Chess in India

Chess in India

The earliest form of chess was called chaturanga, a game that flourished in the 6th century, in India. Chaturanga is the earliest known game to have two features that have been found in chess ever since – pieces having different powers on the board, and the fate of the game ultimately being decided by just one piece, the king. The original chess board was considered to be mathematically revolutionary, as the Wheat and chessboard problem was reported. The most common theory is that India’s development of both the chess board, and the game itself, was due to their mathematical developments involving the creation of the number zero. There have been a number of archaeological findings that are speculated to have come from other board games, distantly related to chess, which may have featured boards of 100 squares or more, although there is no solid evidence of rules of those games.

Originally chess was designed for an 8 by 8 squared board, which likely came from a backgammon style race game, although the “safe squares” have not been present in chess since its earliest forms.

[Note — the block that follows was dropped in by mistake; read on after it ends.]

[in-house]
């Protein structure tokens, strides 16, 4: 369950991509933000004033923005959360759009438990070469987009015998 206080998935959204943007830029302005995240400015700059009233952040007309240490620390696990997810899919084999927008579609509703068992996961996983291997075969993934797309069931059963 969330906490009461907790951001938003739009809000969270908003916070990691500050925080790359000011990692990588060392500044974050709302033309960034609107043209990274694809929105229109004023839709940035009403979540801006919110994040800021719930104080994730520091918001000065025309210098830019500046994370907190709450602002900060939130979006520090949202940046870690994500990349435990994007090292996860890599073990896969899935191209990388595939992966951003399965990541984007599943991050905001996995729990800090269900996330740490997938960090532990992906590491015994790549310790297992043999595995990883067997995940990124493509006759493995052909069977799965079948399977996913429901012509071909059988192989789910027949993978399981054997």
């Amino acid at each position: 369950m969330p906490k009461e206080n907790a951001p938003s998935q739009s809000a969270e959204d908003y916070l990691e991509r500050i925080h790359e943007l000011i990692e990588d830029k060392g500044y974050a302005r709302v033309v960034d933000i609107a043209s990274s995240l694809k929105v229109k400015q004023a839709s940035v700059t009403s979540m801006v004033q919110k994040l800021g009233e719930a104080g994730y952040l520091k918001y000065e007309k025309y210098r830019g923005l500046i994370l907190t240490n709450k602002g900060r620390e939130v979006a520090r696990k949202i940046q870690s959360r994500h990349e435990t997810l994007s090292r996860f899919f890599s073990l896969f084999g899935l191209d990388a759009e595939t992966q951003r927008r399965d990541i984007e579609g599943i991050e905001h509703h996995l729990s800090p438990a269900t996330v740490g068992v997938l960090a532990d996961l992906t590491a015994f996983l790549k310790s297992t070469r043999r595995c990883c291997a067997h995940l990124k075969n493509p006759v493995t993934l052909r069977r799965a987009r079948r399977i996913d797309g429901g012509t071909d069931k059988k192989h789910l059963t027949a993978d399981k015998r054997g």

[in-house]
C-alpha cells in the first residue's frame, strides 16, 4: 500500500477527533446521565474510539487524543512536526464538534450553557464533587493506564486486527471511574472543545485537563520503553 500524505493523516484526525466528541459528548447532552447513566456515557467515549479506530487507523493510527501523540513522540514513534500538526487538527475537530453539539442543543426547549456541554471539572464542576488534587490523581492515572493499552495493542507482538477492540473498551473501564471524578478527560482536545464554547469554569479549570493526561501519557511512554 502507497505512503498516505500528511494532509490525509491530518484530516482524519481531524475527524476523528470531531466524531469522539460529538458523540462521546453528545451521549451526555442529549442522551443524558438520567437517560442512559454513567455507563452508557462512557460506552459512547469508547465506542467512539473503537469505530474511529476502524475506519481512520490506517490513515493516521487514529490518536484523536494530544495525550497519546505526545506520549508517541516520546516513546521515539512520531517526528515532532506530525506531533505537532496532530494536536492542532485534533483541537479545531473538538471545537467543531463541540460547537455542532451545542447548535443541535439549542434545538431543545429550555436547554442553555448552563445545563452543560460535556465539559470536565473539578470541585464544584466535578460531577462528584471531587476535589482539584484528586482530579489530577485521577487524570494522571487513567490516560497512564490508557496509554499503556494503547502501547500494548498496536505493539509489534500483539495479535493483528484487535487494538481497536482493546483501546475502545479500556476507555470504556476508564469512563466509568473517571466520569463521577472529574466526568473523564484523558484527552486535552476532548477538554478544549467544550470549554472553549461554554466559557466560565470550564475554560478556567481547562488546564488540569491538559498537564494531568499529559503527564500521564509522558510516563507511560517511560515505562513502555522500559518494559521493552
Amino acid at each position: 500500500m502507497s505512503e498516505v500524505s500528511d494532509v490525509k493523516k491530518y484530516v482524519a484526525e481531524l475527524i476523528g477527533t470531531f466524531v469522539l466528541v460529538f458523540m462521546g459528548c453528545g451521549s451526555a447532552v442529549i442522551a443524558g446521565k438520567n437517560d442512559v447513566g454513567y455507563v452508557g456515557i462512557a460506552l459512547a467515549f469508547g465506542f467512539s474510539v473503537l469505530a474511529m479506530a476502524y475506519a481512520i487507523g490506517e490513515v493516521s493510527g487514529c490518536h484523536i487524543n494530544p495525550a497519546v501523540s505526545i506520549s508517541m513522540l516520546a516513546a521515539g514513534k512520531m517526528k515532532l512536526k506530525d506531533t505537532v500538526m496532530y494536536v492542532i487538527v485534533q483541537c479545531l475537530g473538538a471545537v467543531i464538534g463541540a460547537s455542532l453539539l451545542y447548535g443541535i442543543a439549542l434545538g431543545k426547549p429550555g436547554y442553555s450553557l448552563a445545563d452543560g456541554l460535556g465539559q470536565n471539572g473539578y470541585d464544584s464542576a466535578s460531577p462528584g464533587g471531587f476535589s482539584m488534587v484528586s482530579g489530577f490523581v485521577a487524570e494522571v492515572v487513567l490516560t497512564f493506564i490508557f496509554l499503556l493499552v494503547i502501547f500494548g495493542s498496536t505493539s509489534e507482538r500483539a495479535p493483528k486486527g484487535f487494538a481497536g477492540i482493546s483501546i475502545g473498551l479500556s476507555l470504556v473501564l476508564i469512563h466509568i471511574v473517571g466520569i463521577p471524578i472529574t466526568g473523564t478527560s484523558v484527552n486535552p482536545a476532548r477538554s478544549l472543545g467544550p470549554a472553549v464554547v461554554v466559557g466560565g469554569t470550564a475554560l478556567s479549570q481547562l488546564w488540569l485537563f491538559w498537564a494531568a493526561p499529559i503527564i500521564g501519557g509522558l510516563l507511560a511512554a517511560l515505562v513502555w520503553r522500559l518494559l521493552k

There are theories that chess originally began as a dice game, where players would have to rely on both luck and skill in order to play. The theory was further expanded to suggest that gambling in chess games was commonplace, and would likely have been commonplace at drinking establishments. Currently evidence suggested by a number of scholars points towards religious objections being responsible for the removal of the dice and ending the proliferation of gambling, although this is disputed by a number of scholars.

There have been a number of variations on how the chess pieces can move over time, and originally in Indian versions the queen could only move one square diagonally, and bishops could only move two squares at a time. Another original Indian rule was that victory was possible by forcing an opponent into a stalemate situation, where winning by checkmate was impossible but the opponent had no pieces left but their king. This rule remained popular for a long period of time but was eventually lost as the game evolved throughout Europe and the Arab world.

Although some scholars suggest that the game’s original roots may be in China, it is widely accepted that the earliest recognisable versions of chess come from India.

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